For public health workers, it’s no surprise that social, economic and political conditions shape the distribution and burden of disease. They’ve always known that it takes much more than medicine to keep people healthy. Still, when public health scientist Kristina Talbert-Slagle decided to study the impact of social and public health spending on HIV/AIDS, she wasn’t sure what she’d uncover.
“We thought that maybe there would be a connection, but we didn’t really know what to expect,” said Talbert-Slagle, a senior scientific officer at the Yale Global Health Leadership Institute and a lecturer in the Yale School of Public Health. “So I was a bit surprised to see a connection to all three outcomes we studied: HIV cases, AIDS cases and AIDS deaths.”
In a first-of-its-kind study, Talbert-Slagle and her research colleagues examined the association between state-level spending on social services and public health and HIV/AIDS cases and deaths across the country. The retrospective study, which was recently published in the journal AIDS, is based on 2000-2009 data from a variety of sources, including the U.S. Census, Centers for Medicare & Medicaid Services, the Centers for Disease Control and Prevention, and state public health departments. They found that higher state spending on social services and public health was indeed associated with reduced HIV/AIDS case rates and AIDS deaths one year later.
In particular, they found that higher spending on education per person living in poverty was “significantly associated” with lower HIV and AIDS case rates as well as fewer AIDS deaths per 100,000 people. The found that greater spending on income support was “marginally associated” with declines in HIV case rates. Also, more spending on public health per person living in poverty was significantly associated with declines in AIDS cases and AIDS deaths and marginally associated with reductions in HIV cases. Talbert-Slagle and study co-authors Maureen Canavan, Erika Rogan, Leslie Curry and Elizabeth Bradley write:
This effect was observed not only for social service and public health spending from the previous year, but also when we incorporated spending from 5 years earlier and persisted even after adjusting for health care spending and socioeconomic factors that vary across the states. To our knowledge, this is the first study that explicitly establishes a significant association between key state-level social services investments and clinical health outcomes for people at risk of HIV infection or for those living with HIV/AIDS. This work highlights a potentially critical element, often missing from health policy discussions, in improving outcomes for this important population.
Talbert-Slagle told me she wants to be very clear about her findings: The study didn’t uncover a cause-and-effect link between state spending levels and HIV/AIDS outcomes — instead, it reveals an association. However, the study does add itself to a growing body of literature on the impact between social services and public health spending and disease outcomes, underscoring the notion that effectively managing and preventing disease goes far beyond the walls of a doctor’s office. (For example, this 2011 study from Health Affairs found that for each 10 percent increase in local public health spending, mortality rates from preventable causes of death fell by up to 6.9 percent.) Recognizing that caring for people living with HIV/AIDS comes with a mix of medical and public health difficulties, the study noted that “social factors such as housing, food insecurity and transportation may affect a patient’s likelihood of receiving care or adhering to an antiretroviral medication regimen.”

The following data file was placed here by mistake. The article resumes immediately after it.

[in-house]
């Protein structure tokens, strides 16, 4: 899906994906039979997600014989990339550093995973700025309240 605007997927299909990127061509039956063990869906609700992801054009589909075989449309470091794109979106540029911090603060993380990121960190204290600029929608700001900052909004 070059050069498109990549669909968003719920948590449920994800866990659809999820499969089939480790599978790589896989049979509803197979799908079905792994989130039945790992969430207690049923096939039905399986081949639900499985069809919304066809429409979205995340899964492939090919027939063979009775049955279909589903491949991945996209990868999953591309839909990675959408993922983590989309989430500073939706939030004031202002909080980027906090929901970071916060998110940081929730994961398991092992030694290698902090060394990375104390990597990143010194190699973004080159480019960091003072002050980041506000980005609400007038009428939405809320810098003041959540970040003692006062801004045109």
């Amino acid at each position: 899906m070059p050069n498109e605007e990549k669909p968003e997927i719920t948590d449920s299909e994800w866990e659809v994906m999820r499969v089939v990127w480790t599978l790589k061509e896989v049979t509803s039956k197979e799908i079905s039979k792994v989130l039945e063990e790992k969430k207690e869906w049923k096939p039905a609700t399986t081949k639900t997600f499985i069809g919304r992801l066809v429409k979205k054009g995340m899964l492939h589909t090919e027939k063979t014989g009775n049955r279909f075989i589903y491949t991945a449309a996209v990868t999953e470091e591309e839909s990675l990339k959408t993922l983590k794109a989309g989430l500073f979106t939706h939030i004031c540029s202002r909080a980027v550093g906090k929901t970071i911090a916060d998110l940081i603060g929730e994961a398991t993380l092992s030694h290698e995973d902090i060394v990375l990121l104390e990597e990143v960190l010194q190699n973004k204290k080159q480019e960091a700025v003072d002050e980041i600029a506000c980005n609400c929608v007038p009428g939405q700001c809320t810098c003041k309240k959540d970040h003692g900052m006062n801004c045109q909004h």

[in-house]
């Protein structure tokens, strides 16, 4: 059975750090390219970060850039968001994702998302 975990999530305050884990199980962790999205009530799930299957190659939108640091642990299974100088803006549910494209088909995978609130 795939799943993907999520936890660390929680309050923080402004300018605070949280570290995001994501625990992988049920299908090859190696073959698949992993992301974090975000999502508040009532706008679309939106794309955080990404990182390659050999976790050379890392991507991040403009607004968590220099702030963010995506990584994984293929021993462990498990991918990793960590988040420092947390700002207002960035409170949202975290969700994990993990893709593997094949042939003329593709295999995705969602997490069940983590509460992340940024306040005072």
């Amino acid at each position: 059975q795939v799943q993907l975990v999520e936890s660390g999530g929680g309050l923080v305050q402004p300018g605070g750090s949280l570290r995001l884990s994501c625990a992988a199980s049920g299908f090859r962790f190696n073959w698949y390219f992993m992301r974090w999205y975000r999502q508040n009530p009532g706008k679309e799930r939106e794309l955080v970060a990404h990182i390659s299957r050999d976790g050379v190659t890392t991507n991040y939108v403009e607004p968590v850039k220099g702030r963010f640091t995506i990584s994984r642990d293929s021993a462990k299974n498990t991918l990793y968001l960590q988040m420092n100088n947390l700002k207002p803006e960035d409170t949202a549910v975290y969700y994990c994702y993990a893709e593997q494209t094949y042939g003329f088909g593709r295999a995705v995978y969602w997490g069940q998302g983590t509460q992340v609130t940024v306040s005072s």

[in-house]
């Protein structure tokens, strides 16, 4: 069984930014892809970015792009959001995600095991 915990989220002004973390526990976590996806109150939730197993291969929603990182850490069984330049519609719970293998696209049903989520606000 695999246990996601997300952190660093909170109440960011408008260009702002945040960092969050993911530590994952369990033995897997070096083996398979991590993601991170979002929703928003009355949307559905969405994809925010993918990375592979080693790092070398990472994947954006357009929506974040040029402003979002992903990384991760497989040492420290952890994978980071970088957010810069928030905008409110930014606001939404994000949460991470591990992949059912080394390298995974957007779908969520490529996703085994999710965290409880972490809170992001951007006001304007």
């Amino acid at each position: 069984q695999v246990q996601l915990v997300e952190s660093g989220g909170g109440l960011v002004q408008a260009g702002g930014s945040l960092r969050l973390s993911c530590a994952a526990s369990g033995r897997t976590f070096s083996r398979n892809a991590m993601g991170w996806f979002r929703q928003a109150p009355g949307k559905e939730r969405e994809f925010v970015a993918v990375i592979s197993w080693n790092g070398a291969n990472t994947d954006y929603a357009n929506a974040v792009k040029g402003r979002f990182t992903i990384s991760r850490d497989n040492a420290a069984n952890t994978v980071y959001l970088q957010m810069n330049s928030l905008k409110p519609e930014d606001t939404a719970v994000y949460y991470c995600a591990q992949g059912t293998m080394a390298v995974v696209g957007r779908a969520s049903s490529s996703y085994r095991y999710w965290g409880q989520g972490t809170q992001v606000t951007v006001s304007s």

So, what do these findings mean in the wider context of the HIV epidemic? First, consider these statistics. According to the latest federal data, there are more than 1.2 million people living with HIV in the U.S., and about 14 percent are unaware of their HIV status. Every year in the U.S., about 50,000 new HIV infections occur, and that number has remained stable for about a decade. In addition, among people living with HIV, only about a quarter have their viral loads under control, which affects the person’s health, quality of life and the risk of transmission.
The bottom line is that despite the progress made so far in battling HIV/AIDS and caring for those affected, we still have a long way to go in both the prevention and treatment realms. And so a study such as the one Talbert-Slagle and her colleagues conducted reminds us that diseases such as HIV/AIDS are social challenges as well as medical ones.
“We can’t deny the importance of medical care and treatment in the sphere of HIV/AIDS,” she told me. “But the key message for policymakers is that when we think about health care spending, let’s not separate it from spending on social services. …Wouldn’t we be better off investing in social services to prevent a person from coming into a hospital with AIDS and opportunistic infections? Doesn’t it make sense to think early on about investing in all the services that a person needs to prevent that scenario? And not just for that person, but for all of us?”
To download a full copy of the new study, visit AIDS.
Kim Krisberg is a freelance public health writer living in Austin, Texas, and has been writing about public health for nearly 15 years.
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